Predicting Human Thermal Comfort in a Transient Nonuniform Thermal Environment

John P. Rugh, R. B. Farrington, D. Bharathan, A. Vlahinos, R. Burke, C. Huizenga, H. Zhang

Research output: Contribution to journalArticlepeer-review

49 Scopus Citations


The National Renewable Energy Laboratory has developed a suite of thermal comfort tools to assist in the development of smaller and more efficient climate control systems in automobiles. These tools, which include a 126-segment sweating manikin, a finite element physiological model of the human body, and a psychological model based on human testing, are designed to predict human thermal comfort in transient, nonuniform thermal environments, such as automobiles. The manikin measures the heat loss from the human body in the vehicle environment and sends the heat flux from each segment to the physiological model. The physiological model predicts the body's response to the environment, determines 126-segment skin temperatures, sweat rate, and breathing rate, and transmits the data to the manikin. The psychological model uses temperature data from the physiological model to predict the local and global thermal comfort as a function of local skin and core temperatures and their rates of change. Results of initial integration testing show the thermal response of a manikin segment to transient environmental conditions.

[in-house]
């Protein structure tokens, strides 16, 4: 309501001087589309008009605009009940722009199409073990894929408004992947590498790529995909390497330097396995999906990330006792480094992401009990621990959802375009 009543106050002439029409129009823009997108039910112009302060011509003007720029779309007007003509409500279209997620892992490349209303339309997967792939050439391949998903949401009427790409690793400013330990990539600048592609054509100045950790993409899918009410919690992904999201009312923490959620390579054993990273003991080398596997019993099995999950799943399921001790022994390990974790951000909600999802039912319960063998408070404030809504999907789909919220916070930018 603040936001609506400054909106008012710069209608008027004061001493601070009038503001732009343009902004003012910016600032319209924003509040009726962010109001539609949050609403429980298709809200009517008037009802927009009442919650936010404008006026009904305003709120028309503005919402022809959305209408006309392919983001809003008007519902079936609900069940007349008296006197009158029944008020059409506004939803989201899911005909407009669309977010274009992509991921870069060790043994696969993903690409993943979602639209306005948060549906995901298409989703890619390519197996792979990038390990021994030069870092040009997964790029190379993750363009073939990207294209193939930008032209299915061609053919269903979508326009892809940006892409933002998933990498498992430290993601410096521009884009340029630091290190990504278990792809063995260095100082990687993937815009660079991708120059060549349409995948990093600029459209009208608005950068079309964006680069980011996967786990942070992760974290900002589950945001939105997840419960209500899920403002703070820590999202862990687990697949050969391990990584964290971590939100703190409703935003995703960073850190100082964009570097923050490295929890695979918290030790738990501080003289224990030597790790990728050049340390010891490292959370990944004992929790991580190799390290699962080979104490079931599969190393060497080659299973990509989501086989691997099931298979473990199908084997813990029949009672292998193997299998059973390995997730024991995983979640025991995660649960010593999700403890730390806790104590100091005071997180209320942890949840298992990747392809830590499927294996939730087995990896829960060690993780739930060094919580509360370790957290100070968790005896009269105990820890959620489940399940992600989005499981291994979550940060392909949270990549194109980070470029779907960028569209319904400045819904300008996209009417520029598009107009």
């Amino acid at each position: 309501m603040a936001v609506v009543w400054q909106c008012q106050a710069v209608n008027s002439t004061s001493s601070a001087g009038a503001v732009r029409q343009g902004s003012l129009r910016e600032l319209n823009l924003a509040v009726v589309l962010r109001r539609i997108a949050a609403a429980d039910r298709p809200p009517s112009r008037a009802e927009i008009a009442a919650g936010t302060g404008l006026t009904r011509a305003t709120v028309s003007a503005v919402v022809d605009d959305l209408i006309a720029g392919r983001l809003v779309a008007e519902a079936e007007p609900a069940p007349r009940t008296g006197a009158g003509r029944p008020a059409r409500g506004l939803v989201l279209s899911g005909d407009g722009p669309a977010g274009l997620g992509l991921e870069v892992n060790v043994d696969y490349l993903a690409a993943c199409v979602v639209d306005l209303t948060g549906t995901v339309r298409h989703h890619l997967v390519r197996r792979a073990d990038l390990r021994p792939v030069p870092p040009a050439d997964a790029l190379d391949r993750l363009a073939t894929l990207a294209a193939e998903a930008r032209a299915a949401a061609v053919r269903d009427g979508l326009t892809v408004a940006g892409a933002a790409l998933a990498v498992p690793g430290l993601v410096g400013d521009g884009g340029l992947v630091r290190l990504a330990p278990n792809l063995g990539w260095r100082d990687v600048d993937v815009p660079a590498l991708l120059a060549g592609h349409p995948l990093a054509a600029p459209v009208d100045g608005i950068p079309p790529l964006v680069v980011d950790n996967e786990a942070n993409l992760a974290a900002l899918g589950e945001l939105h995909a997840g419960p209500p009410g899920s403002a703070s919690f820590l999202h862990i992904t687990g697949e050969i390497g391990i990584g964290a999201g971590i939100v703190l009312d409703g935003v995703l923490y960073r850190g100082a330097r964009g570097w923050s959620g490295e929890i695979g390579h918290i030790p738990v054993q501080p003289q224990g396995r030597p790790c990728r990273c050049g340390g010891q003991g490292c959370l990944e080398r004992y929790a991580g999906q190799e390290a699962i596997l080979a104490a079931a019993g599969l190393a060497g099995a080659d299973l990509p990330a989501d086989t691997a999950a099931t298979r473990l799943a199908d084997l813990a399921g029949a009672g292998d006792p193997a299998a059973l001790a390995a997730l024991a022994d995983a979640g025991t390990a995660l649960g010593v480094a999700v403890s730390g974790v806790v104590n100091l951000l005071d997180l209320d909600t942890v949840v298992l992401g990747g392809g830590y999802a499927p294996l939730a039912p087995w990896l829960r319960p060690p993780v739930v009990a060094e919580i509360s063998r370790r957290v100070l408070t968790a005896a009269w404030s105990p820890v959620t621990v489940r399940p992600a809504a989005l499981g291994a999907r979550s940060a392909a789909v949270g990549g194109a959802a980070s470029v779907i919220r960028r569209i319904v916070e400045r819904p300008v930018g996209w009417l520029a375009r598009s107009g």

Original languageAmerican English
Pages (from-to)721-727
Number of pages7
JournalEuropean Journal of Applied Physiology
Issue number6
StatePublished - 2004

NREL Publication Number

  • NREL/JA-540-34795


  • Automotive
  • Human physiology
  • Numerical modeling
  • Thermal comfort
  • Thermal manikin


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